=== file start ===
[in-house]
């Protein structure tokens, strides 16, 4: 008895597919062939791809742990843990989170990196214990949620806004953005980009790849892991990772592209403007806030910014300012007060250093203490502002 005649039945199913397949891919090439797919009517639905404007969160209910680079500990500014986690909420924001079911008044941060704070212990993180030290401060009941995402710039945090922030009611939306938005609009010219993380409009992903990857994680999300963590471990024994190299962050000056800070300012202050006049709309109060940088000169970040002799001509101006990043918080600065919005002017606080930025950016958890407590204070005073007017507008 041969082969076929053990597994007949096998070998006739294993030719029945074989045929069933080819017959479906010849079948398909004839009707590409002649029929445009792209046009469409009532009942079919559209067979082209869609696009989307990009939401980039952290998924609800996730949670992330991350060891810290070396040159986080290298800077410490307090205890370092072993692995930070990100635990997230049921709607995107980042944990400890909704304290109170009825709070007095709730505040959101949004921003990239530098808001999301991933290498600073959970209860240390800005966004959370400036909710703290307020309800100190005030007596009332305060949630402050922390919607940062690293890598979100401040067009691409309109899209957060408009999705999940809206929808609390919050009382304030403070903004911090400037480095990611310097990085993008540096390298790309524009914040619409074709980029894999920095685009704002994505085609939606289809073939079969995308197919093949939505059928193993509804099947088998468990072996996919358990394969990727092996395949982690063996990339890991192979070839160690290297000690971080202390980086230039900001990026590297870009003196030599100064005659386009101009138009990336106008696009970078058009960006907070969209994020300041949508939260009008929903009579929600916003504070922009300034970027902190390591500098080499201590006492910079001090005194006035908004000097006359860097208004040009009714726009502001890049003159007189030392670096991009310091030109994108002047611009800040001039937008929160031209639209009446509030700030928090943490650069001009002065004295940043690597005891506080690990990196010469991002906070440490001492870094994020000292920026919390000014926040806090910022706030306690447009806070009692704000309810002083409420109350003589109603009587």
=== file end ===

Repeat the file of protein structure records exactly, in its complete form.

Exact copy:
[in-house]
């Protein structure tokens, strides 16, 4: 008895597919062939791809742990843990989170990196214990949620806004953005980009790849892991990772592209403007806030910014300012007060250093203490502002 005649039945199913397949891919090439797919009517639905404007969160209910680079500990500014986690909420924001079911008044941060704070212990993180030290401060009941995402710039945090922030009611939306938005609009010219993380409009992903990857994680999300963590471990024994190299962050000056800070300012202050006049709309109060940088000169970040002799001509101006990043918080600065919005002017606080930025950016958890407590204070005073007017507008 041969082969076929053990597994007949096998070998006739294993030719029945074989045929069933080819017959479906010849079948398909004839009707590409002649029929445009792209046009469409009532009942079919559209067979082209869609696009989307990009939401980039952290998924609800996730949670992330991350060891810290070396040159986080290298800077410490307090205890370092072993692995930070990100635990997230049921709607995107980042944990400890909704304290109170009825709070007095709730505040959101949004921003990239530098808001999301991933290498600073959970209860240390800005966004959370400036909710703290307020309800100190005030007596009332305060949630402050922390919607940062690293890598979100401040067009691409309109899209957060408009999705999940809206929808609390919050009382304030403070903004911090400037480095990611310097990085993008540096390298790309524009914040619409074709980029894999920095685009704002994505085609939606289809073939079969995308197919093949939505059928193993509804099947088998468990072996996919358990394969990727092996395949982690063996990339890991192979070839160690290297000690971080202390980086230039900001990026590297870009003196030599100064005659386009101009138009990336106008696009970078058009960006907070969209994020300041949508939260009008929903009579929600916003504070922009300034970027902190390591500098080499201590006492910079001090005194006035908004000097006359860097208004040009009714726009502001890049003159007189030392670096991009310091030109994108002047611009800040001039937008929160031209639209009446509030700030928090943490650069001009002065004295940043690597005891506080690990990196010469991002906070440490001492870094994020000292920026919390000014926040806090910022706030306690447009806070009692704000309810002083409420109350003589109603009587």